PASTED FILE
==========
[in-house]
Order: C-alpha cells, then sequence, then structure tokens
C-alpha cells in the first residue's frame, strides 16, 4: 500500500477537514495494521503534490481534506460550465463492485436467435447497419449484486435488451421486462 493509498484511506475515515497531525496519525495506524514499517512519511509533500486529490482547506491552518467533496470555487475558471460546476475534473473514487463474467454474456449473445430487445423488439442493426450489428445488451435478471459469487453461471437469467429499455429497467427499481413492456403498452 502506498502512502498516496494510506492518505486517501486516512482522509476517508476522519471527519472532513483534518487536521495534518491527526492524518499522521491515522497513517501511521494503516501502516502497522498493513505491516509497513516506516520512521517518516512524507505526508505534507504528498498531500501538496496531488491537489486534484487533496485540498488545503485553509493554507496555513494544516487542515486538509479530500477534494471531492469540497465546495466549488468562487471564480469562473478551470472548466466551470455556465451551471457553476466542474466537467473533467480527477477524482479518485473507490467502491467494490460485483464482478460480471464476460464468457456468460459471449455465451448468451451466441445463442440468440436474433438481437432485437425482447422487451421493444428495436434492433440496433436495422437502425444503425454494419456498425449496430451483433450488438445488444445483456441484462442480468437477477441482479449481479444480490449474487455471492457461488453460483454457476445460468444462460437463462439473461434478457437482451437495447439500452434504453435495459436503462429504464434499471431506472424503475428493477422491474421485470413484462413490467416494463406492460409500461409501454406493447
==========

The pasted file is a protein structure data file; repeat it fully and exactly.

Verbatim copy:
[in-house]
Order: C-alpha cells, then sequence, then structure tokens
C-alpha cells in the first residue's frame, strides 16, 4: 500500500477537514495494521503534490481534506460550465463492485436467435447497419449484486435488451421486462 493509498484511506475515515497531525496519525495506524514499517512519511509533500486529490482547506491552518467533496470555487475558471460546476475534473473514487463474467454474456449473445430487445423488439442493426450489428445488451435478471459469487453461471437469467429499455429497467427499481413492456403498452 502506498502512502498516496494510506492518505486517501486516512482522509476517508476522519471527519472532513483534518487536521495534518491527526492524518499522521491515522497513517501511521494503516501502516502497522498493513505491516509497513516506516520512521517518516512524507505526508505534507504528498498531500501538496496531488491537489486534484487533496485540498488545503485553509493554507496555513494544516487542515486538509479530500477534494471531492469540497465546495466549488468562487471564480469562473478551470472548466466551470455556465451551471457553476466542474466537467473533467480527477477524482479518485473507490467502491467494490460485483464482478460480471464476460464468457456468460459471449455465451448468451451466441445463442440468440436474433438481437432485437425482447422487451421493444428495436434492433440496433436495422437502425444503425454494419456498425449496430451483433450488438445488444445483456441484462442480468437477477441482479449481479444480490449474487455471492457461488453460483454457476445460468444462460437463462439473461434478457437482451437495447439500452434504453435495459436503462429504464434499471431506472424503475428493477422491474421485470413484462413490467416494463406492460409500461409501454406493447